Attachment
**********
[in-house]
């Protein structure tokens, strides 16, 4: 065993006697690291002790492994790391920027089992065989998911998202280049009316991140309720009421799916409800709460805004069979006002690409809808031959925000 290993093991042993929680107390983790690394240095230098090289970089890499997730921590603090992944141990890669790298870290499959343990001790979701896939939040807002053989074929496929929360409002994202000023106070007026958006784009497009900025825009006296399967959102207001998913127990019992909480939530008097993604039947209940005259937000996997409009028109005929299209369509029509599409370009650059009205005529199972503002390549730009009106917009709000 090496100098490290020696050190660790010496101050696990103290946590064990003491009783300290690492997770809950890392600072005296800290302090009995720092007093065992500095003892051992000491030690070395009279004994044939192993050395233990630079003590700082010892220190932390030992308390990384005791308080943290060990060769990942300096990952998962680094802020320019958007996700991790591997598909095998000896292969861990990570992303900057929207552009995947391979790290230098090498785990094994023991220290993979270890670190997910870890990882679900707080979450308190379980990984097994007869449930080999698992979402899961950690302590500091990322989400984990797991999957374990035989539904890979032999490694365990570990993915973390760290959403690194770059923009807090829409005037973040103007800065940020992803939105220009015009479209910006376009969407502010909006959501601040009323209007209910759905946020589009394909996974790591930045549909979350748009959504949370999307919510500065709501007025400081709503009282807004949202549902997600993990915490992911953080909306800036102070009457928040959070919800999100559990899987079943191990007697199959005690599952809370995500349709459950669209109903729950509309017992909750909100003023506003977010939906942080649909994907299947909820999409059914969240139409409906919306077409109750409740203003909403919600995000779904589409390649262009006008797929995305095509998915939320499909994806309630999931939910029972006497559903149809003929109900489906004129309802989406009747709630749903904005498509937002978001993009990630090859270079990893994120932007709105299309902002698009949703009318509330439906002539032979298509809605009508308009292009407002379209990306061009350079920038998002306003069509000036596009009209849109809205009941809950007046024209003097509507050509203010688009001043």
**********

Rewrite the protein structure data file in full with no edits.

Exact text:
[in-house]
């Protein structure tokens, strides 16, 4: 065993006697690291002790492994790391920027089992065989998911998202280049009316991140309720009421799916409800709460805004069979006002690409809808031959925000 290993093991042993929680107390983790690394240095230098090289970089890499997730921590603090992944141990890669790298870290499959343990001790979701896939939040807002053989074929496929929360409002994202000023106070007026958006784009497009900025825009006296399967959102207001998913127990019992909480939530008097993604039947209940005259937000996997409009028109005929299209369509029509599409370009650059009205005529199972503002390549730009009106917009709000 090496100098490290020696050190660790010496101050696990103290946590064990003491009783300290690492997770809950890392600072005296800290302090009995720092007093065992500095003892051992000491030690070395009279004994044939192993050395233990630079003590700082010892220190932390030992308390990384005791308080943290060990060769990942300096990952998962680094802020320019958007996700991790591997598909095998000896292969861990990570992303900057929207552009995947391979790290230098090498785990094994023991220290993979270890670190997910870890990882679900707080979450308190379980990984097994007869449930080999698992979402899961950690302590500091990322989400984990797991999957374990035989539904890979032999490694365990570990993915973390760290959403690194770059923009807090829409005037973040103007800065940020992803939105220009015009479209910006376009969407502010909006959501601040009323209007209910759905946020589009394909996974790591930045549909979350748009959504949370999307919510500065709501007025400081709503009282807004949202549902997600993990915490992911953080909306800036102070009457928040959070919800999100559990899987079943191990007697199959005690599952809370995500349709459950669209109903729950509309017992909750909100003023506003977010939906942080649909994907299947909820999409059914969240139409409906919306077409109750409740203003909403919600995000779904589409390649262009006008797929995305095509998915939320499909994806309630999931939910029972006497559903149809003929109900489906004129309802989406009747709630749903904005498509937002978001993009990630090859270079990893994120932007709105299309902002698009949703009318509330439906002539032979298509809605009508308009292009407002379209990306061009350079920038998002306003069509000036596009009209849109809205009941809950007046024209003097509507050509203010688009001043």